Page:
Etchojoa

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Plaza and Palacio Municipal (Municipal Palace), decorated for Mexican Independence Day (16 September) festivities, in Etchojoa. The crowd is awaiting the traditional Grito de Dolores. (2007). GritoEtchojoa.JPG
Plaza and Palacio Municipal (Municipal Palace), decorated for Mexican Independence Day (16 September) festivities, in Etchojoa. The crowd is awaiting the traditional Grito de Dolores. (2007).
Fields in Etchojoa. (2007). CampoEtchojoa.JPG
Fields in Etchojoa. (2007).

Etchojoa is the seat of Etchojoa Municipality. Founded in 1613, Etchojoa is located in the southwest of the Mexican state of Sonora. It is situated at 26°52′N109°39′W / 26.867°N 109.650°W / 26.867; -109.650 . The total municipal area is 1,220.23 km². Etchojoa had a population of 56,129 in 2000, according to the official census. Neighboring municipalities are Navojoa, Huatabampo and Cajeme.

Etchojoa Municipality is a municipality in Sonora in north-western Mexico.

Sonora State of Mexico

Sonora, officially Estado Libre y Soberano de Sonora, is one of 31 states that, with Mexico City, comprise the 32 federal entities of United Mexican States. It is divided into 72 municipalities; the capital city is Hermosillo. Sonora is bordered by the states of Chihuahua to the east, Baja California to the northwest and Sinaloa to the south. To the north, it shares the U.S.–Mexico border primarily with the state of Arizona with a small length with New Mexico, and on the west has a significant share of the coastline of the Gulf of California.

Navojoa City in Sonora, Mexico

Navojoa is the fifth-largest city in the northern Mexican state of Sonora and is situated in the southern part of the state. The city is the administrative seat of Navojoa Municipality, located in the Mayo River Valley.

Etchojoa has a large indigenous population made up of the Mayo Indians, almost 20% of the population in 2000. The municipality sits in the Valle Mayo (Mayo Valley), named for the Río Mayo, a vital source for irrigation.

Mayo people ethnic group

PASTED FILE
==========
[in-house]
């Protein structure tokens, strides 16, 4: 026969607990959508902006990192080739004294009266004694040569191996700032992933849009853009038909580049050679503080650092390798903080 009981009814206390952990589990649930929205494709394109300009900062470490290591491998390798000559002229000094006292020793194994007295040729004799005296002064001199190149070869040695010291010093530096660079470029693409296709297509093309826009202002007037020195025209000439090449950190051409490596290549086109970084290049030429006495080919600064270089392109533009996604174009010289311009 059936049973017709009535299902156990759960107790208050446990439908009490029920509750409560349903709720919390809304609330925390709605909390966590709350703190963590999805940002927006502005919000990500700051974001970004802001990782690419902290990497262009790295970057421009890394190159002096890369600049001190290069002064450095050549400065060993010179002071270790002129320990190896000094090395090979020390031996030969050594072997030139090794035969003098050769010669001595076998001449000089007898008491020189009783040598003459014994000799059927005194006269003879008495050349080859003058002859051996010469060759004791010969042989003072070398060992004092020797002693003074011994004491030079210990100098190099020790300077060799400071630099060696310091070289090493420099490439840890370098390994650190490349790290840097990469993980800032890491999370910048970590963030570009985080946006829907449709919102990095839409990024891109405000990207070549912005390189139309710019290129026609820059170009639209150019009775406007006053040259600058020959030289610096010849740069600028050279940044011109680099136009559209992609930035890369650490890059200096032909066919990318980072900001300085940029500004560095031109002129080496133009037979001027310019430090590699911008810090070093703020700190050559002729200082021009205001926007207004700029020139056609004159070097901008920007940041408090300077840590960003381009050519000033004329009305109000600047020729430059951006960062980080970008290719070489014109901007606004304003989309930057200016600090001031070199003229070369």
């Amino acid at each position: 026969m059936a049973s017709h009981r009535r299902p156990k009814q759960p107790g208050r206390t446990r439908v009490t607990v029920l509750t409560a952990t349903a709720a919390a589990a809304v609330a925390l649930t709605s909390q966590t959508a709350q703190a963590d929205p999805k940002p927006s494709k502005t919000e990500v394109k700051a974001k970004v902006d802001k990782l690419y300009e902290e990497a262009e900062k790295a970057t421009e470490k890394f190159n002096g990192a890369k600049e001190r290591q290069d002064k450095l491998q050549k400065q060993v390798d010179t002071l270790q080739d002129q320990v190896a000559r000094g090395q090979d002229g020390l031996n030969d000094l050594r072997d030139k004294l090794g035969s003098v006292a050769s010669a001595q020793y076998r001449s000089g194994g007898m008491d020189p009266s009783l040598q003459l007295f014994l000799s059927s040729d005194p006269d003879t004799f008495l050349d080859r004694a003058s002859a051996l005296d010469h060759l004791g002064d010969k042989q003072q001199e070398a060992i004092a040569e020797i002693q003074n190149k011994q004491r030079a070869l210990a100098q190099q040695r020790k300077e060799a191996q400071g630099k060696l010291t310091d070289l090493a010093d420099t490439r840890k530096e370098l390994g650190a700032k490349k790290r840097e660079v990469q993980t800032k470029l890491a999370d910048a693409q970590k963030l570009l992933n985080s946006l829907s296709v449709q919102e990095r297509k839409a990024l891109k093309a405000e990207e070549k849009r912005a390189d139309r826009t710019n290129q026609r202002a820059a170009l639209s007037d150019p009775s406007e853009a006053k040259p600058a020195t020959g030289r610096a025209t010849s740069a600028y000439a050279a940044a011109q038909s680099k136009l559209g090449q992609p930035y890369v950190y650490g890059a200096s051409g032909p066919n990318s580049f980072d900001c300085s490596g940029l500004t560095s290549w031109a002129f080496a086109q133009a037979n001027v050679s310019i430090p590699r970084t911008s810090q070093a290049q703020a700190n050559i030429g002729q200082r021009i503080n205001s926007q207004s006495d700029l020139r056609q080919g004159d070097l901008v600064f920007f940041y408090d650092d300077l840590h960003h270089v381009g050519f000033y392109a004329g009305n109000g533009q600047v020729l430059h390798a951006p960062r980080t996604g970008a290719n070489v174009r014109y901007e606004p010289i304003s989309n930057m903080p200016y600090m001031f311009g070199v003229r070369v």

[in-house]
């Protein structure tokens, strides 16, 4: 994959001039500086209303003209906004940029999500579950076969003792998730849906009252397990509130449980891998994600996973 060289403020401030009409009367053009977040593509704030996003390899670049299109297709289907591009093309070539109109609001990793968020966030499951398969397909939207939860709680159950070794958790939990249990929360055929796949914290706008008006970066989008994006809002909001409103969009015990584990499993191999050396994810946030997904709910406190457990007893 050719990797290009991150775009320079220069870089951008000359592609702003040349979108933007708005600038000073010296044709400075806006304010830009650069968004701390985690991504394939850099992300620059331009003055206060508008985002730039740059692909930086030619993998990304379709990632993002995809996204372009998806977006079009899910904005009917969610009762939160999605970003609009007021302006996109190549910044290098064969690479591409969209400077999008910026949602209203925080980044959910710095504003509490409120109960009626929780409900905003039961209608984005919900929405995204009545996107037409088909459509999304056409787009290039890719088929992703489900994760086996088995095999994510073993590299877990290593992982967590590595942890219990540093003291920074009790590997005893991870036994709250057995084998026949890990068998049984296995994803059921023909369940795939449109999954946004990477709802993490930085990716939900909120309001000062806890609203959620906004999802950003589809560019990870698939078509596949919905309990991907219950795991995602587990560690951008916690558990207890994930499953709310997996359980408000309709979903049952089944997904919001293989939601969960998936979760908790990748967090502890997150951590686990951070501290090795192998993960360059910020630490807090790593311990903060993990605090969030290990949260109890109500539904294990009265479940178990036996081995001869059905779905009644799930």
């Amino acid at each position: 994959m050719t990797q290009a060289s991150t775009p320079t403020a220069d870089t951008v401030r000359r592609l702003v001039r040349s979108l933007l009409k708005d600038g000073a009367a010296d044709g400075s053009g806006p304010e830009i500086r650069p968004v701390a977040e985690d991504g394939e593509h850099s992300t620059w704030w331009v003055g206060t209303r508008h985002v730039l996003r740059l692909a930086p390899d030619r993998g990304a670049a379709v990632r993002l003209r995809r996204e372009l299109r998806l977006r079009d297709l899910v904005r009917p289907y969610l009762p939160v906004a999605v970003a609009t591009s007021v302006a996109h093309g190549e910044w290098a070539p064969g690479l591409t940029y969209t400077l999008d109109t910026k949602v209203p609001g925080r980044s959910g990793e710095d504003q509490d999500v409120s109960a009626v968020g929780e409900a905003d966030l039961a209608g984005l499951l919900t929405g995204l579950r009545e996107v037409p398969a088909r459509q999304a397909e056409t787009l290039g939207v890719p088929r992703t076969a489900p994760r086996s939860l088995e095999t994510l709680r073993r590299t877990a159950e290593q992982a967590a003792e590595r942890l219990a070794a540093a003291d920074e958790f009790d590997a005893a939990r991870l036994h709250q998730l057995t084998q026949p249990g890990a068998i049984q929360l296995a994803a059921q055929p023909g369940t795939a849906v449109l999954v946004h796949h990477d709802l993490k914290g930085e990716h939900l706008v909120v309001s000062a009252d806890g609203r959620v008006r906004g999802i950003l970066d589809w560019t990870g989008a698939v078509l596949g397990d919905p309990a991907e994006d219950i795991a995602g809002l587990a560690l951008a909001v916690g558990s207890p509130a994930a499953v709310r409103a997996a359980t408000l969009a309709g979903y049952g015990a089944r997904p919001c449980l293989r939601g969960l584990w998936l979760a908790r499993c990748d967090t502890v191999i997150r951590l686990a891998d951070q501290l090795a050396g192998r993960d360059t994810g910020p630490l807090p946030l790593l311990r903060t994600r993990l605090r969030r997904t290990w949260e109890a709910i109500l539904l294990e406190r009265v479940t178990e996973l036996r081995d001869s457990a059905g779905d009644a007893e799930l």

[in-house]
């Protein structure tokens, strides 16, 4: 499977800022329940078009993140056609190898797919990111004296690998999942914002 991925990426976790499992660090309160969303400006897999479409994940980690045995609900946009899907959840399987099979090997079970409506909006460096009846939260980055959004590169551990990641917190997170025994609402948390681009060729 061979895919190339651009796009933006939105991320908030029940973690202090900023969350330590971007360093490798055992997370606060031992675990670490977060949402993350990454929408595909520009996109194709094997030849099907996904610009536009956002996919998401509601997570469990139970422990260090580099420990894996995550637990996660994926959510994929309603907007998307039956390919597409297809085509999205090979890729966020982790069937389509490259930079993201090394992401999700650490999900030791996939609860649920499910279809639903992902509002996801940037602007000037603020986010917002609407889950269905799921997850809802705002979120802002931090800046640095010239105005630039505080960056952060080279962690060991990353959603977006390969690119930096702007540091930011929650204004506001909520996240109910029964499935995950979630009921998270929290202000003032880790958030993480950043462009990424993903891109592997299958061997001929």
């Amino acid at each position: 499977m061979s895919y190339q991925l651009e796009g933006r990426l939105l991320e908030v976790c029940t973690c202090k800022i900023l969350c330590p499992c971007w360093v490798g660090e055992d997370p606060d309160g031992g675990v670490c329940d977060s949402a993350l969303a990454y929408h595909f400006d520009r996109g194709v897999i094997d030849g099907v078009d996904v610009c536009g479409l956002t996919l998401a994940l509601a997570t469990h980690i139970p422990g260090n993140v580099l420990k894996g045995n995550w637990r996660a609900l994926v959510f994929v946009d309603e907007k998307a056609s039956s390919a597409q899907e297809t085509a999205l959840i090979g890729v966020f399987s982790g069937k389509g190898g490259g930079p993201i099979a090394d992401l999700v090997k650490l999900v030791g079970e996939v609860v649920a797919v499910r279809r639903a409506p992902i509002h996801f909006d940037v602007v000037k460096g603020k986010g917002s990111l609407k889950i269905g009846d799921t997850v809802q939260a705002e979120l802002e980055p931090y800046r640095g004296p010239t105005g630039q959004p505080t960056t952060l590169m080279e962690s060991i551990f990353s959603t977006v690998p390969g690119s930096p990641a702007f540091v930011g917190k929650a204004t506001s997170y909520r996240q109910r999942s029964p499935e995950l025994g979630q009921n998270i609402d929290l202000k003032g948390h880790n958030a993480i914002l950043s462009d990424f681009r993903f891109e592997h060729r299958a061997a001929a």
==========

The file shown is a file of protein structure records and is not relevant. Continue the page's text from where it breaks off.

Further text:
The Mayo or Yoreme are an indigenous group in Mexico, living in the northern states of southern Sonora, northern Sinaloa and small settlements in Durango.

The economy is based primarily on agriculture, with over 800 km² irrigated throughout the municipality in 2000. Fifty percent of the land is part of the ejido system. Wheat, soy, corn, and citrus fruit are the most important crops.

<i>Ejido</i> communal farming unit in Mexico

In the Mexican system of government, an ejido is an area of communal land used for agriculture, on which community members individually farm designated parcels and collectively maintain communal holdings. Ejidos are registered with Mexico's National Agrarian Registry. The system of ejidos was based on an understanding of the Aztec calpulli and the medieval Spanish ejido.

XEETCH, a government-run indigenous community radio station that broadcasts in Mayo, Yaqui and Guarijio, is based in Etchojoa.

Indigenous peoples of Mexico, Native Mexicans, or Mexican Native Americans, are those who are part of communities that trace their roots back to populations and communities that existed in what is now Mexico prior to the arrival of Europeans.

Community radio radio service serving a specific community

Community radio is a radio service offering a third model of radio broadcasting in addition to commercial and public broadcasting. Community stations serve geographic communities and communities of interest. They broadcast content that is popular and relevant to a local, specific audience but is often overlooked by commercial or mass-media broadcasters. Community radio stations are operated, owned, and influenced by the communities they serve. They are generally nonprofit and provide a mechanism for enabling individuals, groups, and communities to tell their own stories, to share experiences and, in a media-rich world, to become creators and contributors of media.

Mayo is an Uto-Aztecan language. It is spoken by about 40,000 people, the Mexican Mayo or Yoreme Indians, who live in the South of the Mexican state of Sonora and in the North of the neighboring state of Sinaloa. Under the General Law of Linguistic Rights of the Indigenous Peoples"Law of Linguistic Rights, it is recognized as a "national language" along with 62 other indigenous languages and Spanish which all have the same validity in Mexico. The language is considered 'critically endangered' by UNESCO.

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